Johann KENDLHOFER was born in Salzburg on December 9, 1908 and was baptized Catholic in his home community of Gnigl. He was the third of the four sons of Maria and Leopold KENDLHOFER.

The family lived at 11 Turnerstraße in Gnigl, which was an independent community until it was annexed to the city of Salzburg in 1935, and they all had local citizenship rights there. Johann’s father was a railroader, a conductor for the Austrian National Railway. Johann’s older brother Franz was 23 years old when he was killed in an accident.

Johann KENDLHOFER was unable to complete an apprenticeship and moved out from his parents’ home when he was 19 – proceeding to live a troubled life with frequent moves. In Salzburg he seems to have gotten in trouble with the law and he was temporarily banned from the city for a while after he turned 21.

The police registration files indicate that after the beginning of 1936 he had a sleeping place in the city of Salzburg’s hostel for down and out residents – mostly the unemployed and homeless.1 The official record of his departure from the hostel was stamped May 6, 1938 – was it a return to his parents’ house, or was it flight, persecution and a violent end to a troubled life?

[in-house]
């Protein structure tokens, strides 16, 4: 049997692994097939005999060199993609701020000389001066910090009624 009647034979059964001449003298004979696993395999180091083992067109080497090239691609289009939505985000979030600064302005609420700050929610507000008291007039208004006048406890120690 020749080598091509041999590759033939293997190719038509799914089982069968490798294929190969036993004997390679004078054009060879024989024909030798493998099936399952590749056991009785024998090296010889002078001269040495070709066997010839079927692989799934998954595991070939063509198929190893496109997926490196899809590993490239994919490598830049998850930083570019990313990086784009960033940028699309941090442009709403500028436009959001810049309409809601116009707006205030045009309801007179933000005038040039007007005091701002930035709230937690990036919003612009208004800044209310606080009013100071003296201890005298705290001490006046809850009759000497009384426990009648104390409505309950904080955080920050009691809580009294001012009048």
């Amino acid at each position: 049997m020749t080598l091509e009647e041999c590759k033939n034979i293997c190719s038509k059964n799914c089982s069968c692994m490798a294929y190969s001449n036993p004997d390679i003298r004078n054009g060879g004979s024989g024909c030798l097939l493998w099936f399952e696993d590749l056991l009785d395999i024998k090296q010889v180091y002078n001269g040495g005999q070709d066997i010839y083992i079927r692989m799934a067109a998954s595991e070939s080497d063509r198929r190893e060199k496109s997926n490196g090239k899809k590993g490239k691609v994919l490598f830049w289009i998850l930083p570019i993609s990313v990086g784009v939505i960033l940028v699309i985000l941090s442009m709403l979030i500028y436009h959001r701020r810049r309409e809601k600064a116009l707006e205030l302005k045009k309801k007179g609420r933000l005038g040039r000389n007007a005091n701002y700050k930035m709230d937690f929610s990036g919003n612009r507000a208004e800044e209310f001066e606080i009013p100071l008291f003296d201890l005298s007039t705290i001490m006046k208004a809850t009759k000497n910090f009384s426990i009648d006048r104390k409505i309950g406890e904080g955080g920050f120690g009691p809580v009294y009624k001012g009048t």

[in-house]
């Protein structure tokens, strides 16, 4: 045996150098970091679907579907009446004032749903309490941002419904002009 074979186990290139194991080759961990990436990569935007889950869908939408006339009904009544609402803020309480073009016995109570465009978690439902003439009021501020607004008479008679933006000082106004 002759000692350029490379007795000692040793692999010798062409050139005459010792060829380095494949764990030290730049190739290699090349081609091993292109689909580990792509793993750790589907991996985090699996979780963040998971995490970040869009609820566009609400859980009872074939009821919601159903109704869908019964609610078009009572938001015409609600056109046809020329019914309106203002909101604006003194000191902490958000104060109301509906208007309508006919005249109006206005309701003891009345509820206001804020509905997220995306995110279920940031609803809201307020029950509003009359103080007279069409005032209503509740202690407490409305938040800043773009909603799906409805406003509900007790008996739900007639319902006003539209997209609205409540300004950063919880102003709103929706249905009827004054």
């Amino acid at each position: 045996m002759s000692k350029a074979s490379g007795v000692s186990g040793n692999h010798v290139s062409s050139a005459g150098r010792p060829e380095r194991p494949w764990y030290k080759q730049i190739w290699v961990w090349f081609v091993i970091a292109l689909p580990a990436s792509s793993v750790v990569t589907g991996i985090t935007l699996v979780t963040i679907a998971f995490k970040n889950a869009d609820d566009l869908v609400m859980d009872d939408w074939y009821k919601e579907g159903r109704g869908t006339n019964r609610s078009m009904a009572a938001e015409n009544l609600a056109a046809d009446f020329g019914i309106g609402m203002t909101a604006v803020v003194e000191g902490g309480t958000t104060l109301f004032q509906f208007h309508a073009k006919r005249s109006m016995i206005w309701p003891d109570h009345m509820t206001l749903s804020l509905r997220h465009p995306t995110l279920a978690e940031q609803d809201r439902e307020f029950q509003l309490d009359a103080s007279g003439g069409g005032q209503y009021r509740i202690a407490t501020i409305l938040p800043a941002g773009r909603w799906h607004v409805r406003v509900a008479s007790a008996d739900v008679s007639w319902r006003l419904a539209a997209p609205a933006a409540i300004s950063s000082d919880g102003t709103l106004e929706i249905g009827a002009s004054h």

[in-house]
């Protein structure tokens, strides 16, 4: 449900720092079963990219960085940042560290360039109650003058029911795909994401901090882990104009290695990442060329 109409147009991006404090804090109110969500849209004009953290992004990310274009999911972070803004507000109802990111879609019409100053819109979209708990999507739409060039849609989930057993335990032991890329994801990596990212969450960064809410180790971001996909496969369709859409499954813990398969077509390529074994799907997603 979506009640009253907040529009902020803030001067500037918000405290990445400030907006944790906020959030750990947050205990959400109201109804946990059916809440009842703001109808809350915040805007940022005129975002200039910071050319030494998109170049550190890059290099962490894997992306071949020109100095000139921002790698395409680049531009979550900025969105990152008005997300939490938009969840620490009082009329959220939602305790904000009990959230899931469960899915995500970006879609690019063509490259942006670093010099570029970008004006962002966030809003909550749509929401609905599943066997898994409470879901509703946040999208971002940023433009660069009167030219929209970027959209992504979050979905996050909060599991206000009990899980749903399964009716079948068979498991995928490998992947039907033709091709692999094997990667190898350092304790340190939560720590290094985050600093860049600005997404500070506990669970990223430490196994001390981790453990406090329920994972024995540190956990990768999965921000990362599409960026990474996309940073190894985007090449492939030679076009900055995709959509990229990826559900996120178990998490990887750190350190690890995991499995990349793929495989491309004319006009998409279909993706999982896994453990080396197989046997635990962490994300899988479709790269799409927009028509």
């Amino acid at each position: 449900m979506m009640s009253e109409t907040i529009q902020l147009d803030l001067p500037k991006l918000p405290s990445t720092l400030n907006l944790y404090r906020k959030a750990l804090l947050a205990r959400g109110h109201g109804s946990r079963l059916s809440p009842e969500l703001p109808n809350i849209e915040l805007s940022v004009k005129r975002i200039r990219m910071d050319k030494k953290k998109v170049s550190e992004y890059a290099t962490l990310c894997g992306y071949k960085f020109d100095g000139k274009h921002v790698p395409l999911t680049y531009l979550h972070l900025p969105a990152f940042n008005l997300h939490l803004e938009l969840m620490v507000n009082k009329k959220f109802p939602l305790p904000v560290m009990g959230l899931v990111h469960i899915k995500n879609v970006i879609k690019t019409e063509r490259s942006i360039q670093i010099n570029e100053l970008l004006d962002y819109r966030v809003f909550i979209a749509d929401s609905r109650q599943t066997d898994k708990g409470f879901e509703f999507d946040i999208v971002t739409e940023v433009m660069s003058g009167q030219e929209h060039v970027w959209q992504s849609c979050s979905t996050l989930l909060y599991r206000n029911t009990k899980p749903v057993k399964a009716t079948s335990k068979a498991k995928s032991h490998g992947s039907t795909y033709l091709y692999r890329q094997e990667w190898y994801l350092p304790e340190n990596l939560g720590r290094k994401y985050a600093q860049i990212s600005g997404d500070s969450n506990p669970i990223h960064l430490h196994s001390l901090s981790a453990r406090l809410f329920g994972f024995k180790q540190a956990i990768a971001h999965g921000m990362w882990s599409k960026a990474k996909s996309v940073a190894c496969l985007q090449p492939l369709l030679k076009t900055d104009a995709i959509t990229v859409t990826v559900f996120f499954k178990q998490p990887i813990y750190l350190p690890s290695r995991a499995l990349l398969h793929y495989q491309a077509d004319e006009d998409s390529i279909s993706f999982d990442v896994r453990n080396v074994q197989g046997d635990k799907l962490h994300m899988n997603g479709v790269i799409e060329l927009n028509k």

The lack of judicial records and witnesses makes it difficult to get a very clear picture of his life under the Nazi regime. We do know that Johann KENDLHOFER was drafted into the German army in March 1941 and that a Vienna court martial of the 177th Division of Military District XVII sentenced him to death.

On June 2, 1942 33 year old Johann KENDLHOFER was shot to death on the military firing range in Kagran. Before his death he surely learned that his 21 year old brother Oskar had died »for Führer, Volk and Fatherland« during the attack on the Soviet Union in July 1941.

Alois, the oldest and last of the four brothers, survived the terror years — as did his parents Maria and Leopold KENDLHOFER.

1 it is now the Haus der Stadtgeschichte, the Salzburg city archives, at 8 Glockengasse.


  • Salzburg city and state archives
Author: Gert Kerschbaumer
Translation: Stan Nadel

Stumbling Stone
Laid 14.11.2016 at Salzburg, Glockengasse 8

<p>HIER WOHNTE<br />
JG. 1908<br />
ERSCHOSSEN 2.6.1942<br />
The symbol of the Nazis' civil and military courts: A sword and scales of justice combined with the Nazi Party eagle and swastika

All stumbling stones at Glockengasse 8